30/01/2018 00:02 GMT

Internships Cost Job Seekers £1,000 A Month In London And £827 In Manchester

Internships are 'shutting' disadvantaged people out of careers.

The cost of undertaking an unpaid internship to land a job in “desirable sectors” will now set a jobseeker back  £1,019 a month in London and £827 in Manchester. 

According to The Sutton Trust, people from low and moderate-income backgrounds are being prevented from accessing internships - which are “increasingly seen as a requirement before a first job” due to rising rents in the two centres and inflation.

Separately, research carried out for the Trade Union Congress found that 78% of 18-34 year olds could not afford to live in London away from home to become an unpaid intern.

The Trust said that 40% of young people who have carried out an internship have done at least one of them unpaid, leading to concerns that “the significant costs associated with unpaid internships are shutting many less advantaged young people out of careers”.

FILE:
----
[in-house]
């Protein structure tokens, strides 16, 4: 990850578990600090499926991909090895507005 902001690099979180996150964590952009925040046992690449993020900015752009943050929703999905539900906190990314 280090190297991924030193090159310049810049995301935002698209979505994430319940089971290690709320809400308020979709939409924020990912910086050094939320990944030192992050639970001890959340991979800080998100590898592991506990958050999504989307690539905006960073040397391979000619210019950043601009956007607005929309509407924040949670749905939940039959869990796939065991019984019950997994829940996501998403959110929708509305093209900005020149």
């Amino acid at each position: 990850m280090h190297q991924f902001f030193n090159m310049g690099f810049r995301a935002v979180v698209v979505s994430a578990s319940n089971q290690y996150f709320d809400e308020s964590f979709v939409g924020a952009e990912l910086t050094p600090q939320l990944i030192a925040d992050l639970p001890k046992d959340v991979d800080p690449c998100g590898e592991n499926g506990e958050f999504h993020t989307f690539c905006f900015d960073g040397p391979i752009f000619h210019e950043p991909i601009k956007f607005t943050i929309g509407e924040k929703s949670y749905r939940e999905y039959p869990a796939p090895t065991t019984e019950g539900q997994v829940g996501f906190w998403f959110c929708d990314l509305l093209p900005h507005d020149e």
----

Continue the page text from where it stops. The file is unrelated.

The Sutton Trust
It would cost a job seeker over a £1000 a month to live in London while doing an unpaid internship 

A six-month internship in London, even if transport costs are provided, would leave a single person £6,114 out of pocket and in Manchester a young person would need £5,556 to get by, the Trust said. 

The figures represent a 10% increase in the capital since 2014, when a six-month internship would cost a  jobseeker £926 (£93 less) a month, or £5556 (£558 less) over six months.

In Manchester costs increased by £39 a month, or £234 over six months, during the same period - an increase of just under 5%. 

The Sutton Trust
Undertaking an unpaid internship in Manchester was slightly cheaper at £885 a month

The Trust is calling for all internships over four weeks (£4976 in London, £3308 in Manchester) to be paying at least the minimum wage of £7.50 per hour and “ideally” the Living Wage of £8.56 (£10.20 in London).